A great grey sky almost to rain. Leaves gone to colour muted by soft and steamy morning. While Below, arched like great green cat backs, farming lands bordered by trees rowed up like man soldiers behind walls of stone which long ago toilers of these fields had so piled. Then as if in memory I saw them, those man-things building walls. Stones like teeth, roots like tendons pulled from a dark open earth. Then as if in further memory I saw those same lands in a time before the man-things, a time when all was tall forest, hard wise wood forests before the man-things came….
But now its only overgrowth, sapling and briar borders along these scrubby pastures where I must keep my attention. Now my vision follows the lay of the land, rolling down to a small valley curling with a silver stream then over again until directly below me a field just before the water slips into the woods. It is a field now for the dead of men. Vivid in an otherwise dull landscape their blood pulls at me. A rare moment – Not only much flesh but none among them upright, none to bury these fallen in the ground as if some seed to sprout anew. Now they are still, delicate, exposed, but I cannot let my vision linger long. There are my comrades feeding, they will leave aside some favourite scrap for me. But I cannot let my vision linger long. I the watch must keep… Until, finally I hear their call “Come. Come. Come.”. my legs tense with a will of their own, push off, the earth happy to see me rushes up in greeting and with a jolt I’m standing wide awake before the kitchen fire.





Siane. Part 1

Part One
He truly loved the land more than anyone ever did, as if this loving could make the land forget how he had come, as one adopted through the wedding chamber. With scepticism and disdain the land responded, for this sentimental tender love – this was not enough!
And the horses? Well they adored him.Their noses quivered at his presence,they raced, stood up on their hind legs, sang for him even took bites out of each other to draw his attention. But they would not let him ride. For they were brothers and sisters with him,
beloved companion, never to be considered master. And he? He admired the land for its strength, how it showed to him its true face and for that he said “What great spirit, a terrible beauty. How fortunate I am to be chosen to see the true face of the land.”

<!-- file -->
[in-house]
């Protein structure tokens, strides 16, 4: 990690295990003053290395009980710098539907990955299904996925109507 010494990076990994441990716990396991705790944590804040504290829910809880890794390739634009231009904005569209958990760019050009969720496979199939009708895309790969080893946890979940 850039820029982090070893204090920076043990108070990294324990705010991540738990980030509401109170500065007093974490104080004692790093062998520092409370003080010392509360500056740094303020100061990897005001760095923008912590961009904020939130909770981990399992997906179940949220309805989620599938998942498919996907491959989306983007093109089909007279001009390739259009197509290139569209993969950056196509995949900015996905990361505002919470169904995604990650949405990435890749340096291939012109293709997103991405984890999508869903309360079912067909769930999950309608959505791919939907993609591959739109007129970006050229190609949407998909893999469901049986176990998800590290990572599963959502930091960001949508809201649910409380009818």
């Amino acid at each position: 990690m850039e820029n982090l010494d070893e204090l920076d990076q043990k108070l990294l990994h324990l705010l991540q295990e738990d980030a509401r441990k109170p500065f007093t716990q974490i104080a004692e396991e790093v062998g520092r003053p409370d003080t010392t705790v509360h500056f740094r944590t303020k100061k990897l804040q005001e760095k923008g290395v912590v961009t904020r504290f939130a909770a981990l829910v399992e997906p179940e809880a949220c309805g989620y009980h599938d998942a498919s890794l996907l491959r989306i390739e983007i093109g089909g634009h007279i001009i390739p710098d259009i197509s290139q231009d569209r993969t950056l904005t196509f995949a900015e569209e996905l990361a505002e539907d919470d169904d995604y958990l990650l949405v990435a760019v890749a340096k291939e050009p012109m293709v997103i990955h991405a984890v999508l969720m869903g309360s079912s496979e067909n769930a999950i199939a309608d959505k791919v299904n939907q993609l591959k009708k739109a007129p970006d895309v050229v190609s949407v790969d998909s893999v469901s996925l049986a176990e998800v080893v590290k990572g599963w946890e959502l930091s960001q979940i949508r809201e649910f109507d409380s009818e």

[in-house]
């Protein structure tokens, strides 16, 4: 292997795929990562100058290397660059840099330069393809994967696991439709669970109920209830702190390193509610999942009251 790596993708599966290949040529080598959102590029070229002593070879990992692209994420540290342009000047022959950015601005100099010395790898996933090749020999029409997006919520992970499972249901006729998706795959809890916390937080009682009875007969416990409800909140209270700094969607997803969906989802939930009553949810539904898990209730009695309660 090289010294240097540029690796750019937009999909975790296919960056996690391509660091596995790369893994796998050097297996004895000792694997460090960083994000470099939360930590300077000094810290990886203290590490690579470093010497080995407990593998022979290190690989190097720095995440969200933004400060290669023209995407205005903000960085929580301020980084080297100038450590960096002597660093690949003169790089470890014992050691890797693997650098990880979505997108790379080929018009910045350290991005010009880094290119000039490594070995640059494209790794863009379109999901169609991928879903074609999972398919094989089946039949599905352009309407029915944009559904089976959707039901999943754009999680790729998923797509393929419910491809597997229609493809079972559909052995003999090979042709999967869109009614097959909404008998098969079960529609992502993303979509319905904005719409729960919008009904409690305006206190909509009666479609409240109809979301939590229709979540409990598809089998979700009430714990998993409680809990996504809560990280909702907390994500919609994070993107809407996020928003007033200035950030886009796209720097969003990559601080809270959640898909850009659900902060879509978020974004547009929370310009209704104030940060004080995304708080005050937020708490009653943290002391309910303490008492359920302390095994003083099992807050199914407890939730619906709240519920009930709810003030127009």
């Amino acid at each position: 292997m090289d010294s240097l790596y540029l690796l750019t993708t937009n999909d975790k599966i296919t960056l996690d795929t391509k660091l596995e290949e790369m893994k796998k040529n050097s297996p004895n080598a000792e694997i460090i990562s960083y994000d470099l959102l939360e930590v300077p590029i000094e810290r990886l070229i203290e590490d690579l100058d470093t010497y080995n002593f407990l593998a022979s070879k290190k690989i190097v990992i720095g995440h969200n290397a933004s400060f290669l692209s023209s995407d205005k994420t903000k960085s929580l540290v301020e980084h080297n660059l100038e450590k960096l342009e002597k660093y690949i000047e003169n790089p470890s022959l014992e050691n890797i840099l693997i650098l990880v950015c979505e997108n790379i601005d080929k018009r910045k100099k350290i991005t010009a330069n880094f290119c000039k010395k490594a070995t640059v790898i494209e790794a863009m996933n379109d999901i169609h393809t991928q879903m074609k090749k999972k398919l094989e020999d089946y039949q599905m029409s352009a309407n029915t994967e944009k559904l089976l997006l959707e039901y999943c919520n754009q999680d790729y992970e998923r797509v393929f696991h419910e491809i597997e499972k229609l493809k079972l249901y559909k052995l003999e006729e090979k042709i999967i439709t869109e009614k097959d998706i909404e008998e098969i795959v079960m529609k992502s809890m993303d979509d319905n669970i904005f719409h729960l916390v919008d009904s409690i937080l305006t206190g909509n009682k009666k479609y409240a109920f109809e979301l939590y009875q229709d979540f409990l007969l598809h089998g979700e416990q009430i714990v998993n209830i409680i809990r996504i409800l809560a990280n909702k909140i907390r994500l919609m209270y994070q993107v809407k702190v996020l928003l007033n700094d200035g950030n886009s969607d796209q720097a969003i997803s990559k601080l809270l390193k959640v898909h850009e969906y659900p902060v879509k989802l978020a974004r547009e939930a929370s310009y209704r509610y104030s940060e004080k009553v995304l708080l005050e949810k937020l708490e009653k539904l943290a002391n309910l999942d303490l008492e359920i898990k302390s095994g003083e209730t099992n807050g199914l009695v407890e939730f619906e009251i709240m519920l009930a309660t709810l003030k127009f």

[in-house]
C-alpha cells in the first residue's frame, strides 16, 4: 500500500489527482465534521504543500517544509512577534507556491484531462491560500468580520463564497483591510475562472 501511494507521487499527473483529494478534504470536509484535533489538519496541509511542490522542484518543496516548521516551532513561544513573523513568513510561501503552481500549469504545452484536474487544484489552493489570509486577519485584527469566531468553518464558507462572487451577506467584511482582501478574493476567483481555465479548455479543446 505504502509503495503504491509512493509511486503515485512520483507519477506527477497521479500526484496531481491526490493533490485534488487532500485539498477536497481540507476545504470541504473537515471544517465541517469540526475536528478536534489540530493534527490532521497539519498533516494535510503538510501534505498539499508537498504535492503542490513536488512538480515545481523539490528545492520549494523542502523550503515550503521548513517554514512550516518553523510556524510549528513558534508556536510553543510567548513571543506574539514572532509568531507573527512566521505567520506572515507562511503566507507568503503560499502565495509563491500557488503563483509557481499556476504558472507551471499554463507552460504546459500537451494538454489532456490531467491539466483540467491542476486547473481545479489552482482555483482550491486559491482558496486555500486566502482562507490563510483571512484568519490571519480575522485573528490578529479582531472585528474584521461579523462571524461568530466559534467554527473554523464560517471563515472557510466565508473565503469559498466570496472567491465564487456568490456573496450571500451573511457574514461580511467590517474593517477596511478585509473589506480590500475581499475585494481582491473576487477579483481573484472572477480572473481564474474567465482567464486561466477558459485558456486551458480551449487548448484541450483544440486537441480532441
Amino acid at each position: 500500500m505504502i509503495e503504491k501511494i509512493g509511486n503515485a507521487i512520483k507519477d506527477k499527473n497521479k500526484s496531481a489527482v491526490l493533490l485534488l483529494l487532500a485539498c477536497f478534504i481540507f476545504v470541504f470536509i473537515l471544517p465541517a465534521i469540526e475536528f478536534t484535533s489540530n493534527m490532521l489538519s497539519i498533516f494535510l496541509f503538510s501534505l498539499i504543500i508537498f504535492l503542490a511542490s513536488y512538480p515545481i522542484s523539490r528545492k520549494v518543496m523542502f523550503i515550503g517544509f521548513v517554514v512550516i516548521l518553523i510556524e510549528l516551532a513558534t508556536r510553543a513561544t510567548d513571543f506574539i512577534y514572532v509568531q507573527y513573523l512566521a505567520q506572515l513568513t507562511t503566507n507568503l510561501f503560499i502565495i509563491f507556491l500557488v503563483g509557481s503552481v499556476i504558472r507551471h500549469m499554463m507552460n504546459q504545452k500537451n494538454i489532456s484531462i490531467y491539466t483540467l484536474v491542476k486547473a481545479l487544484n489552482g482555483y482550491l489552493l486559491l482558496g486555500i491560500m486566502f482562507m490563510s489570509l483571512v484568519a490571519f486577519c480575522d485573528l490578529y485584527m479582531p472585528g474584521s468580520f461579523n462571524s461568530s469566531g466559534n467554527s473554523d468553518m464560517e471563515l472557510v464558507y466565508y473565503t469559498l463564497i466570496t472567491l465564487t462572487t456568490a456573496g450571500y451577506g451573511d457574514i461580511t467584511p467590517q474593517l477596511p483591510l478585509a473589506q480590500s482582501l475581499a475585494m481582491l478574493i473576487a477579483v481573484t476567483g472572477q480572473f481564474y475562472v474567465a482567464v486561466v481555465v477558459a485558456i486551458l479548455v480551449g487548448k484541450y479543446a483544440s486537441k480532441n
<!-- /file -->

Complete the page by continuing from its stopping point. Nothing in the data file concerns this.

Towards the horses he was also grateful and for that he said “What noble blood, what rare beauty. I am so fortunate to be allowed to know their secrets.” While the land and the horses both looked to one another and said “Well what can you do with a man like that?”
    Now she, who had taken the man to her wedding bed, she held the land tight with her own hands and so marked it with her own blood. That was how the land was won. Her own flesh protecting and defending and willing to do so over and over – That was how the land was kept. It was she who led the horses to shelter when the sky burst at midnight, kept them from prairie fires, dipped her hands into their mothers at the time of their birth and with a voice of smooth leather and singing bees subdued even the most bold among them. To the land she was forgiving. Admiring its resilience she would say “So beautiful yet so obstinate – you are the breaker of my heart but I will never leave you.” To the horses she was wise and often amused would say “You make me laugh when you try your tricks on me but I won’t let you forget our bargain.” While the land and the horses long ago had looked to one another and said “Well what can you do with a woman like that?”
The man of course could not understand all the ways of his wife. In his opinion her discipline kept her from appreciating the beauty that surrounded her. But he would also say, as was his nature “I admire her strength and abilities. Truly this is a magnificent woman. If she were not my wife and therefore part of me I should envy her these things.”
The woman at first was quite perplexed regarding her husband. She suspected perhaps some flaw in a man who would refuse to master such things in a way similar to her own. On this she pondered for some time before concluding that because of his way, surely he had never known loneliness. So then she did say “My husband has this nature which I cannot my self afford to indulge in. Yet it is also true that being joined to me he can do this for us and we will both benefit from the balance.”
So their wisdom of what marriage truly is prevailed and luckily for me because that is what I was born into. My parents of course taught me their ways.With the horses my mother taught me how to ride, my father, how to share their secrets. She, how to hold the land,he, that I could love it more than anyone who ever saw it. And I, being a true issue of their wedding bed, understood both and formed a way of blending each, a way of my own.

new fiction blog by pd lyons

New Blog Pd salamanders a fiction

a coming of age drama of the 70’s & 80’s. trials and emotional trauma of teenage artist/writer in small town new england.

ocassioned by bad words and sexual stuff – protect yourselves accordingly

a coming of age drama of the 70’s & 80’s. trials and emotional trauma of teenage artist/writer in small town new england.